Department of Law

We foster the abilities to reevaluate and resolve issues from a legal viewpoint and to create better-ordered social systems

Imagine what conflict resolution would be like in a society without laws. Outcomes would surely favor the powerful, and not just the physically strong but those with the financial resources to hire soldiers. A mafia movie may also give you some idea. The scenario would be quite dystopic. Laws exist to prevent people from relying on physical forces to resolve conflicts. While we may not live in an ideal world, laws are a crystallization of wisdom for building a better world.

Characteristic of the Department 1 / The Department of Law is not only for becoming a legal professional; it is for mastering the disciplines needed for handling legal matters

Studying law is not merely for those who wish to become judges, public prosecutors, and lawyers. Studying law is also beneficial for those who would like to work at local and national governmental offices and the legal departments of private companies. Learning law can also be useful for those who wish to work at NGOs or other similar organizations. It also serves you to become more sensible citizens in the society. At the Department of Law, students gain fundamental legal knowledge as well as a legal way of thinking. A branch of an academic area is called a discipline. The discipline of law is more established than other academic disciplines, such as that of literature or sociology. The existence of the national bar examination is an indication of the solidity of legal study as an independent academic discipline.

Characteristic of the Department 2 / The Department of Law also offers advanced learning based on foundational knowledge of law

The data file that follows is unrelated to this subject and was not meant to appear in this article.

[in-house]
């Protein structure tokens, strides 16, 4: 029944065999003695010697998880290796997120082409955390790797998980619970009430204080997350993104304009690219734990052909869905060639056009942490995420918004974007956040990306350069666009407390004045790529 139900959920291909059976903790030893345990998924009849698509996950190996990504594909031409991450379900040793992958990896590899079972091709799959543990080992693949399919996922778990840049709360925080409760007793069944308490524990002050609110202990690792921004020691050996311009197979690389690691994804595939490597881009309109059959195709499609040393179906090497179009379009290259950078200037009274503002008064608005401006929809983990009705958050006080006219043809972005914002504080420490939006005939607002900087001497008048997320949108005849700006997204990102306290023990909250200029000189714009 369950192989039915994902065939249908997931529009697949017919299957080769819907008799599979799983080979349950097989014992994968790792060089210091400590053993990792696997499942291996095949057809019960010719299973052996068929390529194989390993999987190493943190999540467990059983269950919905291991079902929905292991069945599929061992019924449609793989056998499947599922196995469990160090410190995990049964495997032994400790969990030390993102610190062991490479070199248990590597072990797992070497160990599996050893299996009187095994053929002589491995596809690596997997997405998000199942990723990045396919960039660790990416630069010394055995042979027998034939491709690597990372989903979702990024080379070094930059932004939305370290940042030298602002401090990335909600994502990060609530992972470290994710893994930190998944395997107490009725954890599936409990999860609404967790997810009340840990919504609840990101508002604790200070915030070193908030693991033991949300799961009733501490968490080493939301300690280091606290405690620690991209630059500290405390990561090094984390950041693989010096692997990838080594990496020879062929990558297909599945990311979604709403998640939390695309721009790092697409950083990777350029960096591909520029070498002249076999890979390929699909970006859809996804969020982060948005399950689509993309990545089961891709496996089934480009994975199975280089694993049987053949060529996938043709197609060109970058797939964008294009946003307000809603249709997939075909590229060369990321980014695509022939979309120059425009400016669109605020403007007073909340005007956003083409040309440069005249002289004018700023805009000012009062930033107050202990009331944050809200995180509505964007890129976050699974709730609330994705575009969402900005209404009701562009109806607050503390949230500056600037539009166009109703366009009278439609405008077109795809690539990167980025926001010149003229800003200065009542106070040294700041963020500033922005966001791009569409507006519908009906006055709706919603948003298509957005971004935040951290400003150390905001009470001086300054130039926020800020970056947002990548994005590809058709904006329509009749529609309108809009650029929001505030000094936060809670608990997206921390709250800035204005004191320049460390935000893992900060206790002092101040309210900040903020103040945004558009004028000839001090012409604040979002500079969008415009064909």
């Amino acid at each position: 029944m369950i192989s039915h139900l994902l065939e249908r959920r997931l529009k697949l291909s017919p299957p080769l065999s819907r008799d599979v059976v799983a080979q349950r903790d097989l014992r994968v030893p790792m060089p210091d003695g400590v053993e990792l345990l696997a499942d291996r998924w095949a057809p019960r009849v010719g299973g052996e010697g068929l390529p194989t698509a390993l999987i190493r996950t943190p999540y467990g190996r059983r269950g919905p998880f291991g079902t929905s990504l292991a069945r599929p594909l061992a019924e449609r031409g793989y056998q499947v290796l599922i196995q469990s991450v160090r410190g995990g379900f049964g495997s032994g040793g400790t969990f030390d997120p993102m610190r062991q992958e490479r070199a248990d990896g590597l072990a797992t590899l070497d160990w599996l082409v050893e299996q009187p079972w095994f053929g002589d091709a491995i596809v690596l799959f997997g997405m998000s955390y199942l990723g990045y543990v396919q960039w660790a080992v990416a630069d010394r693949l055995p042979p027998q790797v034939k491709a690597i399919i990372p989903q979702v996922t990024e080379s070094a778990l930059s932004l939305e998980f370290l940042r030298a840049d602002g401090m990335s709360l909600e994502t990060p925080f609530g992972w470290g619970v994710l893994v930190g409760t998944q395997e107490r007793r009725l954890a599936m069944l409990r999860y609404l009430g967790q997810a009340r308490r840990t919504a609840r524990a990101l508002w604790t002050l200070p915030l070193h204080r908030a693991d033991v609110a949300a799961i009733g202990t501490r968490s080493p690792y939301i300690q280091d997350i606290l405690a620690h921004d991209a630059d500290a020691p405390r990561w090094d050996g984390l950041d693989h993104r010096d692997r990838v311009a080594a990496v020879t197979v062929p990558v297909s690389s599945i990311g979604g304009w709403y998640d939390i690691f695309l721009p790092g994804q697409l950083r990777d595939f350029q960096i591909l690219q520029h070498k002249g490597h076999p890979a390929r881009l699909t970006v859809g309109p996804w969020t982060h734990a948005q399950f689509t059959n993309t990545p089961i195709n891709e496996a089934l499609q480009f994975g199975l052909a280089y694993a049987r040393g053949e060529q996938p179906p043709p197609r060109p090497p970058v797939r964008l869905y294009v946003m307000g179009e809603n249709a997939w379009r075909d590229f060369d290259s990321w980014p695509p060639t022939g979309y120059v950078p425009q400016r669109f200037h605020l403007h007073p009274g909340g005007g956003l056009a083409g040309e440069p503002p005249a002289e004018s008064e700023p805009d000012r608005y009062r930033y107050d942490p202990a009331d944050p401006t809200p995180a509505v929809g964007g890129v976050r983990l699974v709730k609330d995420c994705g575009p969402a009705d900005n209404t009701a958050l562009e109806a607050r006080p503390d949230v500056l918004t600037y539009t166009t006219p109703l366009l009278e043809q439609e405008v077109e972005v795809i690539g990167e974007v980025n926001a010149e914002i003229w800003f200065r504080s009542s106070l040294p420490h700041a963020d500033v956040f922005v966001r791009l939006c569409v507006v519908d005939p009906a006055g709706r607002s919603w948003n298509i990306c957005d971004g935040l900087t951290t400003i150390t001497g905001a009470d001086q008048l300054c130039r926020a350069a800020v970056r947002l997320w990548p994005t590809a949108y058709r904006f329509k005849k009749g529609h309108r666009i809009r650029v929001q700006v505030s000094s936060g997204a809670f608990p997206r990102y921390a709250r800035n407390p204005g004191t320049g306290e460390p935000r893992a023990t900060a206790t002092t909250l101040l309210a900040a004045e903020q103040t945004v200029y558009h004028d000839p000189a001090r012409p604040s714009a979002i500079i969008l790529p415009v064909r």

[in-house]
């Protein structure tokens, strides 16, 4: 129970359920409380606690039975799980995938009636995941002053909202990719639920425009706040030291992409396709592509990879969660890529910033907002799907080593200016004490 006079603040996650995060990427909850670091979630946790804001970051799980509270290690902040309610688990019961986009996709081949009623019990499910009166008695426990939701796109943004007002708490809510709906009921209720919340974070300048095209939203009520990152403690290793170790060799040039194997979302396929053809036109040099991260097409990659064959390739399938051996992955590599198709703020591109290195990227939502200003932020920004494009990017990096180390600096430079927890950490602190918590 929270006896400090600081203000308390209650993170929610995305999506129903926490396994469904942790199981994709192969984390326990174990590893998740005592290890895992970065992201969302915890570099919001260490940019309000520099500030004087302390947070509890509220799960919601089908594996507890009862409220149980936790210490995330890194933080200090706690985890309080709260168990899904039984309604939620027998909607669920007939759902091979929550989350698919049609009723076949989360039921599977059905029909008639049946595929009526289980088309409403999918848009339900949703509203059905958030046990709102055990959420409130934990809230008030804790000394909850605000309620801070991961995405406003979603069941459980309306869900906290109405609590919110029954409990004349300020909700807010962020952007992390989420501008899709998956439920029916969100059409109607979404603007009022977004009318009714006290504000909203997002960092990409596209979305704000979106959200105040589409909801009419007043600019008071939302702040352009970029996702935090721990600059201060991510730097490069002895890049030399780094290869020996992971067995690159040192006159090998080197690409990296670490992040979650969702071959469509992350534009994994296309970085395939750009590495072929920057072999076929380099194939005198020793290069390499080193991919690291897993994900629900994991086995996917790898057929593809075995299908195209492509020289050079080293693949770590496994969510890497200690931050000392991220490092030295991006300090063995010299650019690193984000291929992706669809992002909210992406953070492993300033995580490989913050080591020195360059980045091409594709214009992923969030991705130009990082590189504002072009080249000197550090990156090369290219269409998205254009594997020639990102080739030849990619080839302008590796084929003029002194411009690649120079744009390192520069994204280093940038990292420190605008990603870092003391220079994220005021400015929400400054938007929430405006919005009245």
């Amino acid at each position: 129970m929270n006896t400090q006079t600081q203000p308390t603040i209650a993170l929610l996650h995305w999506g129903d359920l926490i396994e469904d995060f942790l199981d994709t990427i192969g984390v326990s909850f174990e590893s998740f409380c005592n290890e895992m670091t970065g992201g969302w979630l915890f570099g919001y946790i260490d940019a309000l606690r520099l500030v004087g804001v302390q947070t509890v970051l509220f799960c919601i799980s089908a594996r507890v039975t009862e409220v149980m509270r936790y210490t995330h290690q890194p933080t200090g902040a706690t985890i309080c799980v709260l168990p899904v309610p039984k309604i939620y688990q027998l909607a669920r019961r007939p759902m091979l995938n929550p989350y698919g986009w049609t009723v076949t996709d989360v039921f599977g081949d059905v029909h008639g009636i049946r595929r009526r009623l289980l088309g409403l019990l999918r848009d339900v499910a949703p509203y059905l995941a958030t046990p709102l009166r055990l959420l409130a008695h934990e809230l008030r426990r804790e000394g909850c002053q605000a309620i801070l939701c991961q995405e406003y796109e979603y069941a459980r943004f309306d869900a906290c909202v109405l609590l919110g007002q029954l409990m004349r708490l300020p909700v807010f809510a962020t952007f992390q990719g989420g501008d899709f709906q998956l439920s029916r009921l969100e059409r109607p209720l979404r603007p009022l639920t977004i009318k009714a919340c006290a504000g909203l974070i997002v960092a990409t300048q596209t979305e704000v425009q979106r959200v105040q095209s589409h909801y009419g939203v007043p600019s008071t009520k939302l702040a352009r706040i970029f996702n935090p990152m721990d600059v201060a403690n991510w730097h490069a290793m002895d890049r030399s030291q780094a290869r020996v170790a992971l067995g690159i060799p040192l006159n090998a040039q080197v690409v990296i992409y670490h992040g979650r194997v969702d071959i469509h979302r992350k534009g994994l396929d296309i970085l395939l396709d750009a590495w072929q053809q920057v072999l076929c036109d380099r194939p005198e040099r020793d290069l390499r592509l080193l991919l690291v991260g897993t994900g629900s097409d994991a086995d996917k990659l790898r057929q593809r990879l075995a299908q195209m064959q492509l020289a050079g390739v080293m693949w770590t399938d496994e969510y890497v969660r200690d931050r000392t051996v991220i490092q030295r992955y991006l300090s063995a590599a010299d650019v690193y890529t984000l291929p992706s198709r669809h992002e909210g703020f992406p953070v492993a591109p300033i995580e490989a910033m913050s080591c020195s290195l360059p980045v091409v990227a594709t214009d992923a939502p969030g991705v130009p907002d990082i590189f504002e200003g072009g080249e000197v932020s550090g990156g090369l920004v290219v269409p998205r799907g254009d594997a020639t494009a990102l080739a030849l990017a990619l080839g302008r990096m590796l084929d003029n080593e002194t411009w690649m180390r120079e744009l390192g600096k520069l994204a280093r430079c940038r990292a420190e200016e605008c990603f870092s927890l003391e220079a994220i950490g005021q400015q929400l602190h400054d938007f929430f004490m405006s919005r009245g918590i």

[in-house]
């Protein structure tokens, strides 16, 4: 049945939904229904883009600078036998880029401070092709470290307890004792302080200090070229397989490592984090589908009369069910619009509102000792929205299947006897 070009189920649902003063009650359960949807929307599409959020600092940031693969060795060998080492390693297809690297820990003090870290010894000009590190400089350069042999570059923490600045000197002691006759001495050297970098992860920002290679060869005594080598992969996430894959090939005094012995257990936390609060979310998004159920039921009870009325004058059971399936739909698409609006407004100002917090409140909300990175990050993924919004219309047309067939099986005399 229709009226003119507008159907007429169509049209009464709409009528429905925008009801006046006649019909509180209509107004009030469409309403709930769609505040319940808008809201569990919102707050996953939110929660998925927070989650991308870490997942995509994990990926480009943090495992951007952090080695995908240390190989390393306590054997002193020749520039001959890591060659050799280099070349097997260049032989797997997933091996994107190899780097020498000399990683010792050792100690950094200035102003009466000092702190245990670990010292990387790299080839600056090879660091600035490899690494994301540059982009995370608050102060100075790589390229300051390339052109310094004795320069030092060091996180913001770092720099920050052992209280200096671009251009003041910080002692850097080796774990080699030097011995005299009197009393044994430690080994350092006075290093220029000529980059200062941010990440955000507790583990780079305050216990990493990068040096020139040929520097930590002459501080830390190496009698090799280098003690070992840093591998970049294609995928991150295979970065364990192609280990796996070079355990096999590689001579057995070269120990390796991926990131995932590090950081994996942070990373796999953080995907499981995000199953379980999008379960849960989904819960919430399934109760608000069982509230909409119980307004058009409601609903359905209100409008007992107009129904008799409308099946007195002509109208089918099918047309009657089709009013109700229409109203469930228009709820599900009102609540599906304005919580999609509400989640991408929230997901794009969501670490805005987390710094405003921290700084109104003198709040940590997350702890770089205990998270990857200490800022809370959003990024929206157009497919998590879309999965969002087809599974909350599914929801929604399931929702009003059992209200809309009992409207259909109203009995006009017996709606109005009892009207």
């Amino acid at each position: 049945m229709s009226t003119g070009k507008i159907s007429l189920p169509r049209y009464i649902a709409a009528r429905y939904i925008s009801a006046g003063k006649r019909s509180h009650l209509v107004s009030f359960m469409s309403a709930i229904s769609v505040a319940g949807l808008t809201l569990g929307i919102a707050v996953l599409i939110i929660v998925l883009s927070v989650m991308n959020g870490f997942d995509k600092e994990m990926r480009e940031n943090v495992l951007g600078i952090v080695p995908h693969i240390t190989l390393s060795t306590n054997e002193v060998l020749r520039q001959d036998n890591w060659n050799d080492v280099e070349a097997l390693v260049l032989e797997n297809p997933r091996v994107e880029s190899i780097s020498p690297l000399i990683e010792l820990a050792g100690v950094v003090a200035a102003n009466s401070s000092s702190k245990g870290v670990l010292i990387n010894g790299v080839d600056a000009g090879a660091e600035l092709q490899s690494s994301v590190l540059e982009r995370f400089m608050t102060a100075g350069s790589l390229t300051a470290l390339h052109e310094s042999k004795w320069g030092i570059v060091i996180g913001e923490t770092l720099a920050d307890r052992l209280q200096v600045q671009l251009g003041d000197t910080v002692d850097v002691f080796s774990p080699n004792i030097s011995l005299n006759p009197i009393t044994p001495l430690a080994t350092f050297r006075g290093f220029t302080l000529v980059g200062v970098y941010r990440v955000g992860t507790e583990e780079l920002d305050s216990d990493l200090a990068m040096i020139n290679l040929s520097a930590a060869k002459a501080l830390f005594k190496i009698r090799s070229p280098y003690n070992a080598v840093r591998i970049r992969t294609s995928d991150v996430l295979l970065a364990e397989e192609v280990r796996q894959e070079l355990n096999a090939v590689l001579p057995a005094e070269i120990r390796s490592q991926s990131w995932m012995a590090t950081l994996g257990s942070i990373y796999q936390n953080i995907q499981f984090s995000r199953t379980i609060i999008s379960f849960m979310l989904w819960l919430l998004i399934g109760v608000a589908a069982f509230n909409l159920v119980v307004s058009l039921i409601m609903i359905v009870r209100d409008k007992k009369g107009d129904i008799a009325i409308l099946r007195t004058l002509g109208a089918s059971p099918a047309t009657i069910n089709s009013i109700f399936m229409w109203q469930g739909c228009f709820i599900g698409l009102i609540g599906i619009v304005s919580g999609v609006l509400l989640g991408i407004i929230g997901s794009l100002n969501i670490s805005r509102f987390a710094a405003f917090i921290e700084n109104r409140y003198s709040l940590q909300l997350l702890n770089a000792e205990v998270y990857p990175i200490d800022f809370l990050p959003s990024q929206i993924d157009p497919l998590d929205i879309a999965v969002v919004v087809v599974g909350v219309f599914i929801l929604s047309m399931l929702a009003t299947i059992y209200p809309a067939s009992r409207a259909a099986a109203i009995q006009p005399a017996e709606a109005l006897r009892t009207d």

The Department places significant weight on essay-style examinations in order to make sure that students acquire fundamental knowledge of law. However, the Department also offers small-sized classes as an advanced learning environment. With a limited number of participants in each class, students learn that there are no predetermined answers to any social issue through group discussion and debate. Small-sized classes are also beneficial to accommodate individual students’ academic interests. The Department of Law strives to not let students be confined to certain specialized fields, but rather to enable students to broaden their horizons and to wield skills in problem assessment, problem-solving, conflict prevention, and social system-designing.

Characteristic of the Department 3 / The Department of Law also produces talent for financial and other sectors

As stated above, the Legal Professional Program established by the Department of Law is not only for students who wish to become legal professionals. It is certainly a preparation for those who will go on to graduate law school and pursue that path. However, legal studies are also essential for working in specialized professions related to law, such as civil servants at the national or local level or employees in the legal departments of private companies. Learning law can also be useful for working at NGOs or other similar organizations. Private companies, especially those in the financial sector (banking, insurance, etc.), are intimately involved in legal issues. As a result, many graduates of the Department go on to work in the financial sector, as well.